Carlos Santana, the renowned musician, has bravely opened up about the sexual abuse he endured as a child, expressing his current perspective of forgiveness and compassion towards his abuser.
In an interview with People, Santana shared how his outlook on the traumatic events he experienced has evolved over time. Reflecting on conversations with his son, he emphasized the spiritual nature of acceptance and forgiveness.
“I learned to look at everyone who ever went out of their way to hurt me, demean me, or make me feel like less, like they’re five- or six-years-old, and I’m able to look at them with understanding and compassion.”
Carlos Santana’s Journey of Healing and Forgiveness
Elaborating further, he explained his unique approach to forgiveness, saying:
“For example, this person who abused me sexually, instead of sending him to hell forever, I visualized him like a child, and behind him, there was a lot of light. So I can send him to the light or send him to hell knowing that if I send him to hell, I’m going to go with him. But if I send him to the light, then I’m going to go with him also.”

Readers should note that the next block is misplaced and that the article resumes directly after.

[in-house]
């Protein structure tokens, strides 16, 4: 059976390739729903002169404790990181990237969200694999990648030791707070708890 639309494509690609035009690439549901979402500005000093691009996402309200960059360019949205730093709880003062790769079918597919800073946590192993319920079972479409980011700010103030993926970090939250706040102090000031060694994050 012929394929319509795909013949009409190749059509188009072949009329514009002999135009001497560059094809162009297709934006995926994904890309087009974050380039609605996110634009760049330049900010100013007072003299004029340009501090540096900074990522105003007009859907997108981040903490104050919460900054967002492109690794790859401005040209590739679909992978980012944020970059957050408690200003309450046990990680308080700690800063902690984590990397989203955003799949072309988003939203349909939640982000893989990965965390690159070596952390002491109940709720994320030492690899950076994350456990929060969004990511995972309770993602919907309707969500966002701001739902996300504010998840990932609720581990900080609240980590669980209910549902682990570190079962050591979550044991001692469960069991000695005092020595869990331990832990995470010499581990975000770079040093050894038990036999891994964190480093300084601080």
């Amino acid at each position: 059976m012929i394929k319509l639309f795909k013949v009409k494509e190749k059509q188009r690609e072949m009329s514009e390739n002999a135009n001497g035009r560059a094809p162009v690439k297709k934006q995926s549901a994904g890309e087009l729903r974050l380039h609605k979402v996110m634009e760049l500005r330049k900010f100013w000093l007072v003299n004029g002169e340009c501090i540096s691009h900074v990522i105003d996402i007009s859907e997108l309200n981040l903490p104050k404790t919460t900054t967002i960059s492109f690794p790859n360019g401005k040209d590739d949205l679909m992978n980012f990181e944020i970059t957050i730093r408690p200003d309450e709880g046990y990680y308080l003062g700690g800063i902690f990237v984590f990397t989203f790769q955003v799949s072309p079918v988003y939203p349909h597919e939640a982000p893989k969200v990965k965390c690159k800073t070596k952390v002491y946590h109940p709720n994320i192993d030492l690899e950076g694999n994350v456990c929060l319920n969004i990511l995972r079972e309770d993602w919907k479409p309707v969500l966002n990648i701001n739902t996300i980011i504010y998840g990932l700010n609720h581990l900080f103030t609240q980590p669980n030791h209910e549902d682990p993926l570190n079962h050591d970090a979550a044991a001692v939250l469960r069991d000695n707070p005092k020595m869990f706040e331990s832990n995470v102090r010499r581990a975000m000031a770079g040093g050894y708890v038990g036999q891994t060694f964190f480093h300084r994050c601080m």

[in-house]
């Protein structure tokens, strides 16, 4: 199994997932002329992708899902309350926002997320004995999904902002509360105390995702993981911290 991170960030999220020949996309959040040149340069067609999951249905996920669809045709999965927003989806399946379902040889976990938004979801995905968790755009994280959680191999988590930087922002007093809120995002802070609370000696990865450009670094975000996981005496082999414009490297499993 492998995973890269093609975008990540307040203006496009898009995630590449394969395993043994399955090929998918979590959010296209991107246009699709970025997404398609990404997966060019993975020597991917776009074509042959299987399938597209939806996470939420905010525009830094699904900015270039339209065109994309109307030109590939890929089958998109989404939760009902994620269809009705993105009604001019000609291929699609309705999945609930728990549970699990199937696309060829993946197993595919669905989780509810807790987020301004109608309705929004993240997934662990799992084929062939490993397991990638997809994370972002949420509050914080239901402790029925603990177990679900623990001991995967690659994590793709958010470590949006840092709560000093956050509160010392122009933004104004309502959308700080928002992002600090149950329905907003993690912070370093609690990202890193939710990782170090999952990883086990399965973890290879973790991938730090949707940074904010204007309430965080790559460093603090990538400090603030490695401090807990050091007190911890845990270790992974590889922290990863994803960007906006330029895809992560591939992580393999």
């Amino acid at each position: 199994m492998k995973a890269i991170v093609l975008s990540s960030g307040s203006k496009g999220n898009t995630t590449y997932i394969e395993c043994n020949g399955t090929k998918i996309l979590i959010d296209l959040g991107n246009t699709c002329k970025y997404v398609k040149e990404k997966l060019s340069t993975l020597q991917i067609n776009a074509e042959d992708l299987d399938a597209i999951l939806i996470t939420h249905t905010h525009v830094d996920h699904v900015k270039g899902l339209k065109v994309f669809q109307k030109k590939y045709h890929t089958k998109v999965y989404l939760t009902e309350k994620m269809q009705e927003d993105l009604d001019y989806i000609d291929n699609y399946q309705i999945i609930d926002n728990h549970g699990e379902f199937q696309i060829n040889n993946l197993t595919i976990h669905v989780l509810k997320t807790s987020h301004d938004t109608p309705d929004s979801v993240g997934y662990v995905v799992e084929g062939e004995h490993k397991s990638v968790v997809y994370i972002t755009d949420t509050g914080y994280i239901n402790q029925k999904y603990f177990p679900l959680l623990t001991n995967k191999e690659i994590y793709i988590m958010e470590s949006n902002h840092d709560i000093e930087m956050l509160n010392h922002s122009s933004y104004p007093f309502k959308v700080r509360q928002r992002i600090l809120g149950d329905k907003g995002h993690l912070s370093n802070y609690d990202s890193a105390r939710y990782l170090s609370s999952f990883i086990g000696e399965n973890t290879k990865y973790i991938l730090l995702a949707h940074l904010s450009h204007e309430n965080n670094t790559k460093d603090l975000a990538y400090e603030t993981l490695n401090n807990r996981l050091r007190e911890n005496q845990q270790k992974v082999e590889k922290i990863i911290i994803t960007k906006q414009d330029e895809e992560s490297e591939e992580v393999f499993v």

Confronting Childhood Abuse and Finding Clarity
Santana publicly disclosed the abuse in 2000, revealing that he was taken across the Mexican border by an American man who manipulated him with gifts and subjected him to molestation. The abuse occurred between 1957 and 1959 when Santana was between 10 and 12 years old. Reflecting on the coercion he experienced, Santana shared his initial attraction to the gifts and the allure of being brought to America, which clouded his understanding of the abuser’s true intentions.
Embracing Forgiveness and Letting Go
The musician also discussed the emotional turmoil he endured, including self-blame.
“The mind has a very insidious way of making you feel guilty. You’re the guilty party, shame on you, you’re the one who brought this on yourself.” However, he found solace and healing through his career, channeling the energy from his past into productive and creative outlets.
Today, Santana is ready to extend forgiveness to his abuser, recognizing the cycle of hurt caused by those who have experienced pain themselves.
He shared the saying:
“Hurt people hurt people,” and acknowledged that while the abuse did happen to him, he can choose to let go of the pain. Santana stated, “If you open your hands, and you let it go, then you don’t feel that anymore.”